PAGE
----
The neural attention model was first described for the task of machine translation in Bahdanau's Neural machine translation by jointly learning to align and translate. The source sentence is translated into the target sentence by attending to different words in the source sentence as the target sentence is generated one word at a time. The attended source sentence is defined as follows:

$$

\begin{align}

c_i &= \sum_j \alpha_{ij} s_j \\

\alpha_{ij} &= \frac{e^{z_{ij}}}{\sum_k e^{z_{ik}}} \\

z_{ij} &= W \tanh(V (s_j ++ p_{i-1}))

\end{align}

$$

where $c_i$ is the attended source sentence taken from the weighted sum of the source sentence vectors $s_j$ and the weights $\alpha_{ij}$, $p_{i-1}$ is the prefix vector produced by the 'decoder' RNN that remembers what has been generated thus far, $++$ means concatenation, and $W$ and $V$ are two weight matrices.

So the question we're asking is, why do we need to use two layers to produce $z_{ij}$? Can we do with just one layer?

In reality what happens when you use a single layer is that the attention weights will remain the same across time steps such that, although the attention will be different on different words in the source sentence, as the target sentence gets generated these words will keep receiving the same attention they did throughout the whole generation process. The reason for this is that softmax, which is the function the produces $\alpha_{ij}$, is shift invariant, that is, does not change if you add the same number to each of its inputs.

Let's say $z$ is defined as [ 1, 2, 3 ]. Then $\alpha$ will be

$$

\begin{matrix}

(\frac{e^1}{e^1 + e^2 + e^3}) & (\frac{e^2}{e^1 + e^2 + e^3}) & (\frac{e^3}{e^1 + e^2 + e^3})

\end{matrix}

$$

but if we add the constant k to each of the three numbers then the result will still be the same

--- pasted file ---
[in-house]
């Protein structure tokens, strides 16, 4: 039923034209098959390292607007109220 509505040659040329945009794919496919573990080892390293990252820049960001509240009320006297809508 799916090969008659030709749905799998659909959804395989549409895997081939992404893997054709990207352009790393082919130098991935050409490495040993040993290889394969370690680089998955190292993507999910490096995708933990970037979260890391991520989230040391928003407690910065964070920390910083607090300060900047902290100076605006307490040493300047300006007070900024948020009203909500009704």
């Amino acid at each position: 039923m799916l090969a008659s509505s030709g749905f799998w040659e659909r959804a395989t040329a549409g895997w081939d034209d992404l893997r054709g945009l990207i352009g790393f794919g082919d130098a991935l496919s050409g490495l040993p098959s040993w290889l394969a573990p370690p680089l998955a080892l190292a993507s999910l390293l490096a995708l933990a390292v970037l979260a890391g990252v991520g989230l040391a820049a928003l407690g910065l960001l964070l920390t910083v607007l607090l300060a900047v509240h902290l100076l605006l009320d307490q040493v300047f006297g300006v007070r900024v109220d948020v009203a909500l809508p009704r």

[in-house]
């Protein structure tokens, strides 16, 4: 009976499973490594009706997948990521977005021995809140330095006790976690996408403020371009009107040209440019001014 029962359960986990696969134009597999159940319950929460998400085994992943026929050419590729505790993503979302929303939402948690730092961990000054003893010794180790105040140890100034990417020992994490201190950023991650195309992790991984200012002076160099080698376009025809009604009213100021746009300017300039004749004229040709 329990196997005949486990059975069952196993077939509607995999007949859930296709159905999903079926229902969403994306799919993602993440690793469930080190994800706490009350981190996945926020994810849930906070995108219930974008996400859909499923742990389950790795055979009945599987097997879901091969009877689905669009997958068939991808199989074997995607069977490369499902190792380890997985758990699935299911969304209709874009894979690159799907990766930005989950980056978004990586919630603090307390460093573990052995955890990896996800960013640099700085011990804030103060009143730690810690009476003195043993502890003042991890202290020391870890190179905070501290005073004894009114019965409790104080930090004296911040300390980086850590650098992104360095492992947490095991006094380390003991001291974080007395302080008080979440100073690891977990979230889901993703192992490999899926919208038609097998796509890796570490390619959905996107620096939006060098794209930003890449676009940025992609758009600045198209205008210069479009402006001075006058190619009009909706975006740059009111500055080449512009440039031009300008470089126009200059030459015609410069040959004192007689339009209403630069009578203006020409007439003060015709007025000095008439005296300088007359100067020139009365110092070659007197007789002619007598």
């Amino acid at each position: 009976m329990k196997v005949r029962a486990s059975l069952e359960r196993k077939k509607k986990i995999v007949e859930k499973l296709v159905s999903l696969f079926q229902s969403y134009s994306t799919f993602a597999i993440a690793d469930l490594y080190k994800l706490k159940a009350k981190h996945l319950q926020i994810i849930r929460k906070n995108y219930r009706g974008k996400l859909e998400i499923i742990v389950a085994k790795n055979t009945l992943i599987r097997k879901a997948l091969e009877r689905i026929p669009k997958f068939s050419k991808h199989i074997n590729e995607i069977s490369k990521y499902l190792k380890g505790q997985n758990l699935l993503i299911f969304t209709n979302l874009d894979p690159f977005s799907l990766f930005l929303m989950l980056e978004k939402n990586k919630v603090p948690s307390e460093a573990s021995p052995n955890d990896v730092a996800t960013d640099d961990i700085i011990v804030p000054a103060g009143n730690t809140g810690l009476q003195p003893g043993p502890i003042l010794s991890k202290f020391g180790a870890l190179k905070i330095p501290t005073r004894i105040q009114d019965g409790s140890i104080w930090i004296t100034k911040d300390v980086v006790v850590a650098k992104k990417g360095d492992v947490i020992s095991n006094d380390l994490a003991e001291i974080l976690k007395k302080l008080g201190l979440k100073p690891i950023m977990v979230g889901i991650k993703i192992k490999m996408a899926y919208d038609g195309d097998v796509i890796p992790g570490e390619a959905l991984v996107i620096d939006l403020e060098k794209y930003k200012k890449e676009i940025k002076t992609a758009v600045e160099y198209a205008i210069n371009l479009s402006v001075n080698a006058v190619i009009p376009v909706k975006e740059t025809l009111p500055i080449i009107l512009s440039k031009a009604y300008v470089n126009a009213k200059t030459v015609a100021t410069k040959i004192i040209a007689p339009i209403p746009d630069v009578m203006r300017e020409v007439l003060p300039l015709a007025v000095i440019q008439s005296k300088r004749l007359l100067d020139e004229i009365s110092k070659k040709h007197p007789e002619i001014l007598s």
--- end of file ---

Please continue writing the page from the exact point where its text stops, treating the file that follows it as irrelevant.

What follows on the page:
$$

\begin{matrix}

& (\frac{e^{1+k}}{e^{1+k} + e^{2+k} + e^{3+k}}) & (\frac{e^{2+k}}{e^{1+k} + e^{2+k} + e^{3+k}}) & (\frac{e^{3+k}}{e^{1+k} + e^{2+k} + e^{3+k}}) \\

=& (\frac{e^1e^k}{e^1e^k + e^2e^k + e^3e^k}) & (\frac{e^2e^k}{e^1e^k + e^2e^k + e^3e^k}) & (\frac{e^3e^k}{e^1e^k + e^2e^k + e^3e^k}) \\

=& (\frac{e^1e^k}{e^k(e^1 + e^2 + e^3)}) & (\frac{e^2e^k}{e^k(e^1 + e^2 + e^3)}) & (\frac{e^3e^k}{e^k(e^1 + e^2 + e^3)}) \\

=& (\frac{e^1}{e^1 + e^2 + e^3}) & (\frac{e^2}{e^1 + e^2 + e^3}) & (\frac{e^3}{e^1 + e^2 + e^3})

\end{matrix}

$$

This proves that adding the same constant to every number in $z$ will leave the softmax unaltered. Softmax is shift invariant.

Now let's say that $z$ is determined by a single neural layer such that $z_{ij} = W (s_j ++ p_{i-1}) = W_0 s_j + W_1 p_{i-1}$. We can draw a matrix of all possible $z$ where the columns are the source vectors $s$ and the rows are the decoder prefix states $p$.

$$

\begin{matrix}

(W_0 s_0 + W_1 p_0) & (W_0 s_1 + W_1 p_0) & (W_0 s_2 + W_1 p_0) & \dots \\

(W_0 s_0 + W_1 p_1) & (W_0 s_1 + W_1 p_1) & (W_0 s_2 + W_1 p_1) & \dots \\

(W_0 s_0 + W_1 p_2) & (W_0 s_1 + W_1 p_2) & (W_0 s_2 + W_1 p_2) & \dots \\

\dots & \dots & \dots & \dots

\end{matrix}

$$

Given a single row, the $p$s are always the same, which means that the only source of variation between $z$s of the same prefix $p$ is from the source vectors $s$. This makes sense.

Now take the first two rows. What is the result of subtracting the second from the first?

$$

\begin{matrix}

(W_0 s_0 + W_1 p_0 - W_0 s_0 - W_1 p_1) & (W_0 s_1 + W_1 p_0 - W_0 s_1 - W_1 p_1) & (W_0 s_2 + W_1 p_0 - W_0 s_2 - W_1 p_1) & \dots \\

(W_1(p_0-p_1)) & (W_1(p_0-p_1)) & (W_1(p_0-p_1)) & \dots

\end{matrix}

$$

Notice how all the columns have the same difference, which means that the second column can be rewritten as:

$$

\begin{matrix}

(W_0 s_0 + W_1 p_0 + W_1(p_0-p_1)) & (W_0 s_1 + W_1 p_0 + W_1(p_0-p_1)) & (W_0 s_2 + W_1 p_0 + W_1(p_0-p_1)) & \dots

\end{matrix}

$$

We know that adding the same constant to every $z$ will leave the softmax unaltered, which means that every time step in the decoder RNN will lead to the same attention vector. The individual attention values will be different, but they will not change throughout the whole generation process. Using two layers with a non-linear activation function in the middle will disrupt this as the difference between two consecutive $z$ will now be different at each time step.

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